Evolution of Legal Recognition Of An Ignored Community
As the community which fought since so long and still struggling to be recognized as a third gender and to have a respectful identity in the society of common people, observed a remarkable day (6th of September 2018) “a wind of constitutionality” blew through their windows as a result of the historic judgment delivered by Hon’ble Supreme Court on partial striking down Section 377 of IPC, decriminalization of homosexuality.
The LGBT community all across the country erupted in the jubilant celebration enjoying their victory against the 200-year-old British-era law that criminalized same-sex relationship. The legal fight against this brutal law is quite old and long. The SC judgments in National Legal Services Authority .v. UOI, Navtej Singh Johar and Ors. .v. Ministry of Law and Justice Secretary and Justice K.S. Puttaswamy .v. Union of India helped in creating the groundwork for the development of human rights and the principle of equity. Recently in the year 2019, a bill named as Transgender Persons (Protection of Rights) Bill was passed by Parliament with the main idea to allow self-perception of gender identity. The bill includes certain phrase and terms which create certain loopholes like, the term “self-perceived gender identity”. The bill states the requirement to have a certification by the District Magistrate after proof of a sex rehabilitation surgery is provided. The aspect of the bill includes criminalization of begging, in spite of providing protection to them. The bill significantly focuses on trans-women and hijras, and a little attention has been drawn on the intersex, genderqueer and even transmen.
Are changes made favourable and sufficient?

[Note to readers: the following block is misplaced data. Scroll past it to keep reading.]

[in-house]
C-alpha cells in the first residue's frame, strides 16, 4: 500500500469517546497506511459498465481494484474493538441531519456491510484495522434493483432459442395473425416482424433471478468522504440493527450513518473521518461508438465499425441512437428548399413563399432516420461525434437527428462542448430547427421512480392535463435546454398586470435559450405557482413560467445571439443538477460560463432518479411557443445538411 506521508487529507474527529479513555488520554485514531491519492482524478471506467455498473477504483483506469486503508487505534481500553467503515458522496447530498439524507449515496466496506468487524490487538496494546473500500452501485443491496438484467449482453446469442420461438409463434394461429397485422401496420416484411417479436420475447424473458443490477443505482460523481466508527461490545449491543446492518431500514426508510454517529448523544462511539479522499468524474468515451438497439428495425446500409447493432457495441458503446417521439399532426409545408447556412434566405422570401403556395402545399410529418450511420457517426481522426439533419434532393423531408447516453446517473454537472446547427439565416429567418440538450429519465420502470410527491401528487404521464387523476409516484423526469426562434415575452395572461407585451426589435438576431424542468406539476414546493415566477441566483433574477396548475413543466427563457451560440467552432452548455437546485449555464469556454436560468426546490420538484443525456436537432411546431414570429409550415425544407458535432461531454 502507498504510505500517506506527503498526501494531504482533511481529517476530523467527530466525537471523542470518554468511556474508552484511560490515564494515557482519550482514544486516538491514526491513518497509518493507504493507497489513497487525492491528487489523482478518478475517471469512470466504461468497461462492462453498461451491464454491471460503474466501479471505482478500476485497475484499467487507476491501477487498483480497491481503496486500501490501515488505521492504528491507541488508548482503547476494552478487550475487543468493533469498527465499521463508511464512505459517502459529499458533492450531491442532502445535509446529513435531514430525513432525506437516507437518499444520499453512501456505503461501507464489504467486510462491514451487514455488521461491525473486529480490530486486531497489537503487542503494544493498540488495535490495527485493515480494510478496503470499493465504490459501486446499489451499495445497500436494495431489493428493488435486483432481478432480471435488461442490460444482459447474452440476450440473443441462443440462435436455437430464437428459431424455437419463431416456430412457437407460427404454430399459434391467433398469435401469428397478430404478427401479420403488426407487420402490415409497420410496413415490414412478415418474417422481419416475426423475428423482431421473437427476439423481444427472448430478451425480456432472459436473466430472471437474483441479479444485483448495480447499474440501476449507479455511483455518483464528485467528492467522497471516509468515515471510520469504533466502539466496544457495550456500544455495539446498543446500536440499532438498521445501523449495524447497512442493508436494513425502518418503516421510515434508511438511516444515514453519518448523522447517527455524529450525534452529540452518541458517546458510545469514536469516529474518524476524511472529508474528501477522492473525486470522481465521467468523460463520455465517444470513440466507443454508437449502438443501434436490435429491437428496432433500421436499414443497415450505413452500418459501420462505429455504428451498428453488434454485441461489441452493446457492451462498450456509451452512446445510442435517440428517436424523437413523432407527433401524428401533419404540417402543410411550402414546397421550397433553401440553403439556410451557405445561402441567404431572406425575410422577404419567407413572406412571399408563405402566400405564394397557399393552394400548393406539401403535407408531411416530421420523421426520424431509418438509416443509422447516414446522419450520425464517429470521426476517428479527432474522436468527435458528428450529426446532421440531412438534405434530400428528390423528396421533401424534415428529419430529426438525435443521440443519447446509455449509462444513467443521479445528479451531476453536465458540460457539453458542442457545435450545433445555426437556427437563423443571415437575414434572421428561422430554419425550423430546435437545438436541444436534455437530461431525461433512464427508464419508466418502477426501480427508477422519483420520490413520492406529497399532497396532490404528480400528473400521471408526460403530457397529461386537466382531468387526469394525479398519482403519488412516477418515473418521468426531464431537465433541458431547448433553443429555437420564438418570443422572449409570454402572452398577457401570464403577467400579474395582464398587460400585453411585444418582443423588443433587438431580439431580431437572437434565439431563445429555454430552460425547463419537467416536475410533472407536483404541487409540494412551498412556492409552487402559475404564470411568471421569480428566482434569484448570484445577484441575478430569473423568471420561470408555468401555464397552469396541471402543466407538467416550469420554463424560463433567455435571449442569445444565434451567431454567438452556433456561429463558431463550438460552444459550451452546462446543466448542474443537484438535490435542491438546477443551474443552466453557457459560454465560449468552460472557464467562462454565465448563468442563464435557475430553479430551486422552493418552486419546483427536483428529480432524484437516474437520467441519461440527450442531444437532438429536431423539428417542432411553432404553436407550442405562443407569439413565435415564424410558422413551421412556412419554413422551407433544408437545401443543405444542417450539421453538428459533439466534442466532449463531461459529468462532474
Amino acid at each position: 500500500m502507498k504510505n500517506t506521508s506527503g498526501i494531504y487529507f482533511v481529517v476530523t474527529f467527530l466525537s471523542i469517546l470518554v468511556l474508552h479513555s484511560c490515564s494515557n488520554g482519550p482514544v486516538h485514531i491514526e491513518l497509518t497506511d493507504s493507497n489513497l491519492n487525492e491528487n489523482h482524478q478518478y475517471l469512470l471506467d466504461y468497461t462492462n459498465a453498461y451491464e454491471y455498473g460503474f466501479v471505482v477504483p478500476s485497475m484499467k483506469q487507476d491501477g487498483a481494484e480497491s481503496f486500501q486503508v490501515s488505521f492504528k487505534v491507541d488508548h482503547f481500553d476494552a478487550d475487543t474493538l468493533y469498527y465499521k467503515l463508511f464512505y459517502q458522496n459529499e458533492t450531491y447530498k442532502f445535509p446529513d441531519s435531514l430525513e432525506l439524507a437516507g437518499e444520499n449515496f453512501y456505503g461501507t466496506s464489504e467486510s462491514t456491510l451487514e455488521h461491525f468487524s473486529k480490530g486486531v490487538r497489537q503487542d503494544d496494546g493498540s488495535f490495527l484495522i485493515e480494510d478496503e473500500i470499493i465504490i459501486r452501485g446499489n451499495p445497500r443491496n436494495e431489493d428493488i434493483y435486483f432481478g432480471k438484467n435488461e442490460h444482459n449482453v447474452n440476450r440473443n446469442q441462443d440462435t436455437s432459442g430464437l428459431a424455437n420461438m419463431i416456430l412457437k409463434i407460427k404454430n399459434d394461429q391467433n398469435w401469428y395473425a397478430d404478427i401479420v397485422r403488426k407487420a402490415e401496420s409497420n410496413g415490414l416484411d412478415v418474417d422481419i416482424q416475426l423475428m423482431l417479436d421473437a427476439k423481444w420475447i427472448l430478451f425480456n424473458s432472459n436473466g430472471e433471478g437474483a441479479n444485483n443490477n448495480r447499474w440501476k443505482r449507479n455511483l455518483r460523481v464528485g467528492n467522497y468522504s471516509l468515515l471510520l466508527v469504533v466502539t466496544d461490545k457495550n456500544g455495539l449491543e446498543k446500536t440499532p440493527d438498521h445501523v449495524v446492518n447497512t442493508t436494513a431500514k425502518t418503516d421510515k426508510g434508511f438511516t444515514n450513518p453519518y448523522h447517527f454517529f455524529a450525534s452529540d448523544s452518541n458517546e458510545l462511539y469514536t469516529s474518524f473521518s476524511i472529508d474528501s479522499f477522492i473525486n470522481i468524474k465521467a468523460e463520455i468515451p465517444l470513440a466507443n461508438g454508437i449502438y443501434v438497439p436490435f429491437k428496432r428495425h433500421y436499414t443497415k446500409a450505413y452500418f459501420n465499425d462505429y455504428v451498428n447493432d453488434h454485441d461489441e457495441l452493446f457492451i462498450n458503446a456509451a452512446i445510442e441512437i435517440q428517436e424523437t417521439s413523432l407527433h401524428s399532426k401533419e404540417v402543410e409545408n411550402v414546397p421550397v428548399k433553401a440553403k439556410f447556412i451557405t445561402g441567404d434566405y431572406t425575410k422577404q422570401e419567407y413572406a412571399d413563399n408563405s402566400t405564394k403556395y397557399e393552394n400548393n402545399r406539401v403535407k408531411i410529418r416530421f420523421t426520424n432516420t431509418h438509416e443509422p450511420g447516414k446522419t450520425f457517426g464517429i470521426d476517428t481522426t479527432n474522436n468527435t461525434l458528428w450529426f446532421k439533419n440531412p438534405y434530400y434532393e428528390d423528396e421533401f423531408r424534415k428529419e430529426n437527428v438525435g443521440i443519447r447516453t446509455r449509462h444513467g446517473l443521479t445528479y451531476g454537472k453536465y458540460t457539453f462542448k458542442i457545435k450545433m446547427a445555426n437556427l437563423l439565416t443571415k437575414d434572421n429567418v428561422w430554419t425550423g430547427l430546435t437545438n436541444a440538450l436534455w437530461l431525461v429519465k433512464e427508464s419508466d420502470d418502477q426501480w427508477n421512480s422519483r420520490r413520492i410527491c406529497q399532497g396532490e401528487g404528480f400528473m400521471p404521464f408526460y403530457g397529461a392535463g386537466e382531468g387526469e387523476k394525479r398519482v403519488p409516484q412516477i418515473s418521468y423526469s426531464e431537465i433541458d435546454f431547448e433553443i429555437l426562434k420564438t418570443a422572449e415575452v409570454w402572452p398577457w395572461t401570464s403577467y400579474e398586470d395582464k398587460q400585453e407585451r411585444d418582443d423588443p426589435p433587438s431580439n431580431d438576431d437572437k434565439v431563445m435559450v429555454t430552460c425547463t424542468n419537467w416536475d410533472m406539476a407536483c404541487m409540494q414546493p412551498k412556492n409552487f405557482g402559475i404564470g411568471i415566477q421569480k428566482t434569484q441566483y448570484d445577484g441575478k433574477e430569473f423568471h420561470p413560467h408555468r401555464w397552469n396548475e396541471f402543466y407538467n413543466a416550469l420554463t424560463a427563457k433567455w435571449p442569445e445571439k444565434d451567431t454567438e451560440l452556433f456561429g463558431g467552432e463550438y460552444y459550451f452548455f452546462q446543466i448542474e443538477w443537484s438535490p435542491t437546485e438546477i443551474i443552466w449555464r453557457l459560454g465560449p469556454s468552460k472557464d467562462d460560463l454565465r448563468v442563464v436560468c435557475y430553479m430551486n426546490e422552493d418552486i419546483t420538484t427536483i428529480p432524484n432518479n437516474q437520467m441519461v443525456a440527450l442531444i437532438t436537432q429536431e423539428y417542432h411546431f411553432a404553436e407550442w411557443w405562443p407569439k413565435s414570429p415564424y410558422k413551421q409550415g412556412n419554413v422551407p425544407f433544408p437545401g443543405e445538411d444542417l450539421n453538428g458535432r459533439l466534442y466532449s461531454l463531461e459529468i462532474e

Adoption, Guardianship, Surrogacy
Although Section 377 of IPC has been decriminalized still the law debars LGBTQIA+ community from adopting children altogether in relation to guardianships, the judgments in India gave rights to mother and father both. Still, the term “best interest of the child” in judgments needs to be interpreted in the context of the LGBTQIA+ community. In terms of surrogacy, the new bill was passed in the Parliament, where single people and LGBTQIA+ couples are prohibited to have their own children through surrogacy. Thus, the intention of making our Indian laws secular and non-discriminatory in nature somewhere failed. The language of the laws needs to be gender-neutral in order to have full compliance with Article 14 of the Indian Constitution.
Workplace and Institutions
The people of LGBTQIA+ are being treated vulnerably at the workplace, educational institutions etc. The UNESCO New Delhi Office supported a community-based study on SOGI-based bullying, which was conducted in 2017 in schools in Tamil Nadu, India. Forms of SOGI-related bullying varied according to the levels of education. 60% and 50% of respondents said that they were mostly victims of physical bullying when they were respectively in middle/high school and higher secondary school, while 43% of respondents said that they were sexually harassed when they were in primary school.
The major struggles and movements have been recorded for the rights and equality for the LGBTQIA+ community. The dynamics of law has been evolving through time, which is resulting in acceptance and providing proper legal protection to them. However, there is a need to develop their acceptance at a common pace by the people of our nation. The idea of equality can be seen in the paper but its main essence lies when followed and observed in a practical sense. It’s a need of an hour to acknowledge their rights as human rights. Non-Recognition of same-sex marriages, not allowing adoption, guardianship, surrogacy, not having access to safe and LGBT+ inclusive schools, colleges and workplaces are all violative of Article 14, 15, 19, 21, 29. Further, discrimination solely on the grounds of sexual orientation violates Article 14, 15, 21 in relation to Army, Navy, and Air force Act. It’s high time where there is a need to formulate the existing laws and make them more compatible with our society and in compliance with the basic idea of laying down provisions of our Constitution.
ABOUT THE AUTHOR
ShraddhaTiwari is a student of University of Petroleum and Energy Studies.
They can be contacted at Shraddhatiwari8268@gmail.com or https://www.linkedin.com/in/shraddha-tiwari-6603191b3
Edited By: Swathi. Ashok. Nair.
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